The Centers for Disease Control (CDC) aims to have at least 75% of the U.S. population consuming two or more portions of fruits daily and 50% consuming three or more servings of vegetables. In 2013, the (CDC) found that only 8.9% of Americans were eating adequate amounts of vegetables. Consuming beets are a great way to meet the vegetable consumption goals this fall.
The beet plant is from the same plant family as chard. All parts of the beet plant are edible. They are not cold tolerant, but they do tolerate a light frost, so beets can be best grown in the spring and fall. Beets are highly nutritious and have many heart health benefits. There are certain unique pigment antioxidants in the root as well as in its top-greens. They have been found to offer protection against heart disease and stroke, lower cholesterol levels within the body, and have anti-aging effects.
Pickled beets can be a good choice because they are low in fat. Their high dietary fiber content offers a number of health benefits, which includes promoting a healthy digestive system and stable blood sugar levels. They are also high in potassium. They are a good magnesium source, a nutrient that assists in maintaining proper function of a person’s nerves, muscles, immune system and the human heart. There is a rich level of vitamin A in beets. A person’s body uses vitamin A to ensure the proper health of eyes, skin, teeth and mucus membranes. Beets can be high in sodium if pickled beets or canned beets are used. Fresh tubers contain small amounts of vitamin C. 100 grams of beet greens provide 30 mg or 50% of the RDA. Vitamin C is one of the powerful natural antioxidants, which helps the human body fight off free radicals, which happens to be one of the reasons for cancer development. Beets can be a great substitution for red food coloring. Below are a number of recipes to prepare pickled or raw beets.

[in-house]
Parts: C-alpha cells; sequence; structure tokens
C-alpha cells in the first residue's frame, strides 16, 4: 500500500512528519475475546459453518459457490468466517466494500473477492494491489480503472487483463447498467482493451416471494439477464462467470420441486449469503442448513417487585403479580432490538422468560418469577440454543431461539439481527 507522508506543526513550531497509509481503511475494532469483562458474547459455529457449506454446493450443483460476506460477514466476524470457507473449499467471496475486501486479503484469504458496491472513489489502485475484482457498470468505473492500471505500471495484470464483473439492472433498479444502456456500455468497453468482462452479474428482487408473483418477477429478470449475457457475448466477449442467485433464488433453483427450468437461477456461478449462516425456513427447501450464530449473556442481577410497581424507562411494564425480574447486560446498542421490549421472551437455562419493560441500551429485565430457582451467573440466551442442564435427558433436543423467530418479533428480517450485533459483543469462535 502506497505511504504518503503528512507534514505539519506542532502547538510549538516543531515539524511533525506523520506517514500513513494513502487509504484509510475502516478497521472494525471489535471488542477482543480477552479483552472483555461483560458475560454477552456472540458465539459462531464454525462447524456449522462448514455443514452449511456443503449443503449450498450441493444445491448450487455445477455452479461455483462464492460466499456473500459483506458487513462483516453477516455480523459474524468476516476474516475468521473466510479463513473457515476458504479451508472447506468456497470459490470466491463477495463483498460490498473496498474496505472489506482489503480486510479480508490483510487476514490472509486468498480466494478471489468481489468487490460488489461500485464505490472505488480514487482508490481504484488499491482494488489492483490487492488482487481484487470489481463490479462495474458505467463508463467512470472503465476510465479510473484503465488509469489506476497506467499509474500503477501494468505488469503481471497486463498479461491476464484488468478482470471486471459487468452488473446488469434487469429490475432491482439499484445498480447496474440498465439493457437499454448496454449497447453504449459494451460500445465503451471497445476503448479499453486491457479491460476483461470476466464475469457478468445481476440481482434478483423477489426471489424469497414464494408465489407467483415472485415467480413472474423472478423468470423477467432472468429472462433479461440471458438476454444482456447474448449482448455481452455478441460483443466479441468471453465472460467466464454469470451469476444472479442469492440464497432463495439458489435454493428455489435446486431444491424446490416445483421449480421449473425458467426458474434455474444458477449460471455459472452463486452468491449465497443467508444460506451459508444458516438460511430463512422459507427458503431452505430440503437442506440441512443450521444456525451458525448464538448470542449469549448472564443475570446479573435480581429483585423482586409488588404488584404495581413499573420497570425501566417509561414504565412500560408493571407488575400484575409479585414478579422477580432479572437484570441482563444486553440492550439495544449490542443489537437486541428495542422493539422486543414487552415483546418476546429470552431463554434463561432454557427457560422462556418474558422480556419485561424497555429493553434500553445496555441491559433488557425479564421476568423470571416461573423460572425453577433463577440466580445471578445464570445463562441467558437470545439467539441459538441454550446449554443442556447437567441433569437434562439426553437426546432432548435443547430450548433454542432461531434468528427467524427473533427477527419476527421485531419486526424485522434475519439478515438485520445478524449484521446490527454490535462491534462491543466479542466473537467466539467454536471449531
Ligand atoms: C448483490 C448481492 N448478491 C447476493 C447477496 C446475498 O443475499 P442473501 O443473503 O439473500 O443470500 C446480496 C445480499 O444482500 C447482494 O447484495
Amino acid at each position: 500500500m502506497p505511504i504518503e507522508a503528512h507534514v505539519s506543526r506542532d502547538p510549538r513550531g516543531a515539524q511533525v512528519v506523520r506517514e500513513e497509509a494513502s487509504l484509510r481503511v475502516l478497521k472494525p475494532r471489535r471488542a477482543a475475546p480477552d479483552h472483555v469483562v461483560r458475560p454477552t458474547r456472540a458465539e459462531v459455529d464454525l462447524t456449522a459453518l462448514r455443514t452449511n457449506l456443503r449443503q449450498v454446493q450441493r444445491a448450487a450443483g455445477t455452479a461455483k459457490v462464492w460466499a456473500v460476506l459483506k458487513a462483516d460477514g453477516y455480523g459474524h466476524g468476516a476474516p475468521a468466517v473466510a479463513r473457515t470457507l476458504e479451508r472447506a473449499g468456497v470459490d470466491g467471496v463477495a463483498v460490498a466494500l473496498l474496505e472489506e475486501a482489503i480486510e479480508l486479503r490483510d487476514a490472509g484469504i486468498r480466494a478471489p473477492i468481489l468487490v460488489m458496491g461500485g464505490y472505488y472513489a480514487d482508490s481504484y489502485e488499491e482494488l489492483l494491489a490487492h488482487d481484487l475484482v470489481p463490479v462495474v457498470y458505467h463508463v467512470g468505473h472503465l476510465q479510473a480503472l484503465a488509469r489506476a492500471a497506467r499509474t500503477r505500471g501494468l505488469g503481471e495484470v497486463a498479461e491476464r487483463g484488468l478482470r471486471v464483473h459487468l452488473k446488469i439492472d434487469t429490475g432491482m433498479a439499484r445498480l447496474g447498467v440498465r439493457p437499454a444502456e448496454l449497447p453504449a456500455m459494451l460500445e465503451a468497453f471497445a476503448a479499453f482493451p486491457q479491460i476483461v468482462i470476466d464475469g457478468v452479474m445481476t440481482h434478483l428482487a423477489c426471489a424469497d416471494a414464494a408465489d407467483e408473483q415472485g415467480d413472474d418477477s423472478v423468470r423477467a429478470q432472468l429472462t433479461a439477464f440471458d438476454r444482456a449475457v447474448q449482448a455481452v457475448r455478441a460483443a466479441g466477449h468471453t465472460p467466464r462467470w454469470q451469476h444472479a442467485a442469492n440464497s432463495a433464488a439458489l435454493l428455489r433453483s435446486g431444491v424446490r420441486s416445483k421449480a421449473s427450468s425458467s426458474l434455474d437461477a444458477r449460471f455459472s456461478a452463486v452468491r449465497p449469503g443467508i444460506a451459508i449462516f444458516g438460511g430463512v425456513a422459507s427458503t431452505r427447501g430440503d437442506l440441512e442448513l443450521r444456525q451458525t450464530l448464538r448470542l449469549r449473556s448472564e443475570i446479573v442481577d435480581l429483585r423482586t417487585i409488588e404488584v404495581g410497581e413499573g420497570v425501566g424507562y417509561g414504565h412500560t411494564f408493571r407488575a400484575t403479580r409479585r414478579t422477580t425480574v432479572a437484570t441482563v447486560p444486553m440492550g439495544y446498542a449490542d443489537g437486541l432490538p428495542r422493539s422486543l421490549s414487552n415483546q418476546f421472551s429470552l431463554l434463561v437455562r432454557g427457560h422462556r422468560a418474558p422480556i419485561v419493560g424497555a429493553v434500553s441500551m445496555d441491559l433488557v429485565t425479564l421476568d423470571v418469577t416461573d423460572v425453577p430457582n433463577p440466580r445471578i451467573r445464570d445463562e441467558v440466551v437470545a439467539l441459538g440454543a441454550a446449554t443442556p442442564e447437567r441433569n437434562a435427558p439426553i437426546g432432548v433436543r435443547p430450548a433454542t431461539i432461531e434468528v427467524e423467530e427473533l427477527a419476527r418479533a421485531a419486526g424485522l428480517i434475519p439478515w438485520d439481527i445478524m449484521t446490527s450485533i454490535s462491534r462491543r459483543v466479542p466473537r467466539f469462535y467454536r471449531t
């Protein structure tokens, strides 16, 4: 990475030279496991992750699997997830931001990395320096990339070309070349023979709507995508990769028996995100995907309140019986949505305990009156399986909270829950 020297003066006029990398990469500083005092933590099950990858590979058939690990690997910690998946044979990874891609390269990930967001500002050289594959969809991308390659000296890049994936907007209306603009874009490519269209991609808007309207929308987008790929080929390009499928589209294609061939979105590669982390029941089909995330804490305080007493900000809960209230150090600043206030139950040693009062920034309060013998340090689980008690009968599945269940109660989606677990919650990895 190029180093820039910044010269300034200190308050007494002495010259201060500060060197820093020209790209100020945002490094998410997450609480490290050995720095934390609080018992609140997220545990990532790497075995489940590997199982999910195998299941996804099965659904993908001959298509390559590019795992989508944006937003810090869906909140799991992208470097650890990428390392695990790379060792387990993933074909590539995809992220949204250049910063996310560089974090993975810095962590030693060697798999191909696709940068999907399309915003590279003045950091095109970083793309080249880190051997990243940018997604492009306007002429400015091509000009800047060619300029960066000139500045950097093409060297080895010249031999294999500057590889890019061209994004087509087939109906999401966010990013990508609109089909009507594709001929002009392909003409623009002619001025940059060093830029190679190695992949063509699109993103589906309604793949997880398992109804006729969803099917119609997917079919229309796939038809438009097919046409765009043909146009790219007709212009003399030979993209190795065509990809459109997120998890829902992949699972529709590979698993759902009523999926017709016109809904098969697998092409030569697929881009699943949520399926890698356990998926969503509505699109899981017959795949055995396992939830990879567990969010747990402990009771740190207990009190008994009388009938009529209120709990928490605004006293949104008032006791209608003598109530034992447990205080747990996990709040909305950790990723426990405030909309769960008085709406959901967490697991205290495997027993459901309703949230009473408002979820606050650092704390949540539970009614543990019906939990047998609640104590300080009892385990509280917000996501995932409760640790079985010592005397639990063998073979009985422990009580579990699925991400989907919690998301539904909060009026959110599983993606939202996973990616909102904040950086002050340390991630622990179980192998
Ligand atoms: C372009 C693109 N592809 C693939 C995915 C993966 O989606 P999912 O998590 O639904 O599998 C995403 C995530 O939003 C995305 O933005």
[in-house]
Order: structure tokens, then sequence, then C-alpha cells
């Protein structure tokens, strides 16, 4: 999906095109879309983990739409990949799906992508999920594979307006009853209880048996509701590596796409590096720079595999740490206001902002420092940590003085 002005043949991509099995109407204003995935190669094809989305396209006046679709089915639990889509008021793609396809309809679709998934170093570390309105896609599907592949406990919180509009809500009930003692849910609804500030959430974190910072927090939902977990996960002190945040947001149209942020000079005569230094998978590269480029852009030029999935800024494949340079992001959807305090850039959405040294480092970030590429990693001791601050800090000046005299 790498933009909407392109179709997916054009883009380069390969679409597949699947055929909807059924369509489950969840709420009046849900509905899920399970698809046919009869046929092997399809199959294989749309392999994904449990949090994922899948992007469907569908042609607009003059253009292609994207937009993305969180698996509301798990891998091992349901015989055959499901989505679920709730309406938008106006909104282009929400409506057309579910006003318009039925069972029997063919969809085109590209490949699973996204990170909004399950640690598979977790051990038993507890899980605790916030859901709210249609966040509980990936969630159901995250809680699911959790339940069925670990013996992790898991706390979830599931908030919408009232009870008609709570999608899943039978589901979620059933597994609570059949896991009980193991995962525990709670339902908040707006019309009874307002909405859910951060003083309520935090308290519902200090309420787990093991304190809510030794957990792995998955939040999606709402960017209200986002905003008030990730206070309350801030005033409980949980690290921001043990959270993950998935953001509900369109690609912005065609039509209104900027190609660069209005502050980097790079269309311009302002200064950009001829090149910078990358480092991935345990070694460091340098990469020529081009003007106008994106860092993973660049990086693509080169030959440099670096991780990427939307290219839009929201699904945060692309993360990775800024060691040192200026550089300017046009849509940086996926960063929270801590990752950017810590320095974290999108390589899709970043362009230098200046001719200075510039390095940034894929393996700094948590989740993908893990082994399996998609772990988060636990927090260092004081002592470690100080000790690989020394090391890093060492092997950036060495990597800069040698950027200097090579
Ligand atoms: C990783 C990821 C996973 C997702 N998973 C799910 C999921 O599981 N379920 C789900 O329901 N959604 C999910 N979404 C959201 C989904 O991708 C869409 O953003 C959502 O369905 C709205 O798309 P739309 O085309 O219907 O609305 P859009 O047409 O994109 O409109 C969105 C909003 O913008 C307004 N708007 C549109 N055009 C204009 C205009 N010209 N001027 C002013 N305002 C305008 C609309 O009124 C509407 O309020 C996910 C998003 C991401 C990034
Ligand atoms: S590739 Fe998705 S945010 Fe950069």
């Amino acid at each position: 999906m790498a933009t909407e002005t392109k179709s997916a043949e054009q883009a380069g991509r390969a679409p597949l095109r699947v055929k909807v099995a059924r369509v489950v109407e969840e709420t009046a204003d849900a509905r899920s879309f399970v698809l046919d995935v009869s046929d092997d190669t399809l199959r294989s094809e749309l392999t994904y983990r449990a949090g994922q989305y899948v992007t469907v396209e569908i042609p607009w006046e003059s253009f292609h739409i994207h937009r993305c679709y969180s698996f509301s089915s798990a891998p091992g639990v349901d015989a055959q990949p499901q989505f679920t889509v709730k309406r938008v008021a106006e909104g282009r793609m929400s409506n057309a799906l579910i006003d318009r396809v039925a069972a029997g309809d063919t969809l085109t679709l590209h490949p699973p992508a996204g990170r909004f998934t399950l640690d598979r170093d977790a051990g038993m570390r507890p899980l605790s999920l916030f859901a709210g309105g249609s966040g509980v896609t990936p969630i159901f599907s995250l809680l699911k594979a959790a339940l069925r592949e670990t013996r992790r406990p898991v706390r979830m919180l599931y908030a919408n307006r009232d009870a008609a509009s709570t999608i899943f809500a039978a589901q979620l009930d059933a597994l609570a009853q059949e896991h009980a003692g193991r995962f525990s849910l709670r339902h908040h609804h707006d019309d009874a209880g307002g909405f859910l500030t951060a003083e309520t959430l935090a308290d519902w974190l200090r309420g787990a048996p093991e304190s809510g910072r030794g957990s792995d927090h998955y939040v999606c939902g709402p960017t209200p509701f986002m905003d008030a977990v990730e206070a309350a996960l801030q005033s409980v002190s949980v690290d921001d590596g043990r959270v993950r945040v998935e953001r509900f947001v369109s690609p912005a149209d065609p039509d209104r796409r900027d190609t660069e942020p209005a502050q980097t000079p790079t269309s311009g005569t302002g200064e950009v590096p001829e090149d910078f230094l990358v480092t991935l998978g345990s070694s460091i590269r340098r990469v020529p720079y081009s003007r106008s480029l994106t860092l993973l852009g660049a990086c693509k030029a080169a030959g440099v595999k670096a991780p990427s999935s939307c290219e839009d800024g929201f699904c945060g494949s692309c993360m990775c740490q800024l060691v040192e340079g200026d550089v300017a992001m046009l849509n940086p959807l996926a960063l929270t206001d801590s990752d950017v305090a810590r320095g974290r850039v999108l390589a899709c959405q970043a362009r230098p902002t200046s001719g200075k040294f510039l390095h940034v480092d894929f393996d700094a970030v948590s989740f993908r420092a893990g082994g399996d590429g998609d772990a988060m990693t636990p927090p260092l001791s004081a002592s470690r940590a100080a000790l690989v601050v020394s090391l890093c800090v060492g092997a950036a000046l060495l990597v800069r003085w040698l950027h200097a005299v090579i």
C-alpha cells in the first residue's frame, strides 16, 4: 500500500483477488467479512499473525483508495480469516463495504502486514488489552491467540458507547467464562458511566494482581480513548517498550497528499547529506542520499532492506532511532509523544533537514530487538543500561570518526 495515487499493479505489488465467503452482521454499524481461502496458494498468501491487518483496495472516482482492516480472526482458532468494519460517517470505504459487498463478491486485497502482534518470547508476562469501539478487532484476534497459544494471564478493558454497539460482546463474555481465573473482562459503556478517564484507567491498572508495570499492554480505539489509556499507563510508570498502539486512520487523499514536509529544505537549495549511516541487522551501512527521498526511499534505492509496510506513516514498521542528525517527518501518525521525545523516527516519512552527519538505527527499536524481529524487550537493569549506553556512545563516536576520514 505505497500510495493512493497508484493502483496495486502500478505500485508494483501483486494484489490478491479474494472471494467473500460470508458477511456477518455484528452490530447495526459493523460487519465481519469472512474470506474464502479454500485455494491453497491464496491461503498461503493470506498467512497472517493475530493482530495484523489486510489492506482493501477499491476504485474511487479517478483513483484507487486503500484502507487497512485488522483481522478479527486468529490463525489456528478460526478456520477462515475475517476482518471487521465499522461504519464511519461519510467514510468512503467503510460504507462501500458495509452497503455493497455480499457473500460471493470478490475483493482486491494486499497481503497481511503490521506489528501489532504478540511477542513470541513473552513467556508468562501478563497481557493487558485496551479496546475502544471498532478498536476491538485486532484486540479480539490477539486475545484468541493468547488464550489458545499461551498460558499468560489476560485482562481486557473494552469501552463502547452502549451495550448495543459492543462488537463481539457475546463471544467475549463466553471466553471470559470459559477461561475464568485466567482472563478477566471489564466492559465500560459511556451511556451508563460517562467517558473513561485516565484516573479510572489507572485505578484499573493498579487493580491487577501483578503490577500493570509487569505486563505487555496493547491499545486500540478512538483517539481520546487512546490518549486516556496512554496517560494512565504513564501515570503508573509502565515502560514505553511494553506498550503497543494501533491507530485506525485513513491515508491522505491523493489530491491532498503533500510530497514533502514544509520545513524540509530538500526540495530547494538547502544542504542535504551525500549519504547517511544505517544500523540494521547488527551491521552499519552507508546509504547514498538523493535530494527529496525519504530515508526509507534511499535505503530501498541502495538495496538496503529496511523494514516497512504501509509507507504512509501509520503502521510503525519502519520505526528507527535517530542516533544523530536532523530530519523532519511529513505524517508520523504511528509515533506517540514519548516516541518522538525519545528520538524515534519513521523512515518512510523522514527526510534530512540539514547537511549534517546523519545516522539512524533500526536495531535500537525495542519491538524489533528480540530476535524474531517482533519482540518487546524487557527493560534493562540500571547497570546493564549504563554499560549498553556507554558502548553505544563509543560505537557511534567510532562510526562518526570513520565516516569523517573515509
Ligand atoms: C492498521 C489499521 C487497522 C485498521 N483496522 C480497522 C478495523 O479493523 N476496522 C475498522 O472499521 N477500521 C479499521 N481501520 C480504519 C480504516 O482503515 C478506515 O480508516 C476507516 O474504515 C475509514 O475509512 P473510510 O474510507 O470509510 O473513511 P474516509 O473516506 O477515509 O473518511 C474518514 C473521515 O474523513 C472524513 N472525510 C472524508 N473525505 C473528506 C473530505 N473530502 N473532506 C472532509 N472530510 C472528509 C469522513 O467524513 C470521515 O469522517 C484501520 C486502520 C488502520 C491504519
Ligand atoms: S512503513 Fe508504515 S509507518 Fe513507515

Written by Tracy Williams
Tracy Williams is a graduate of Dominican University with a degree in Nutrition & Dietetics.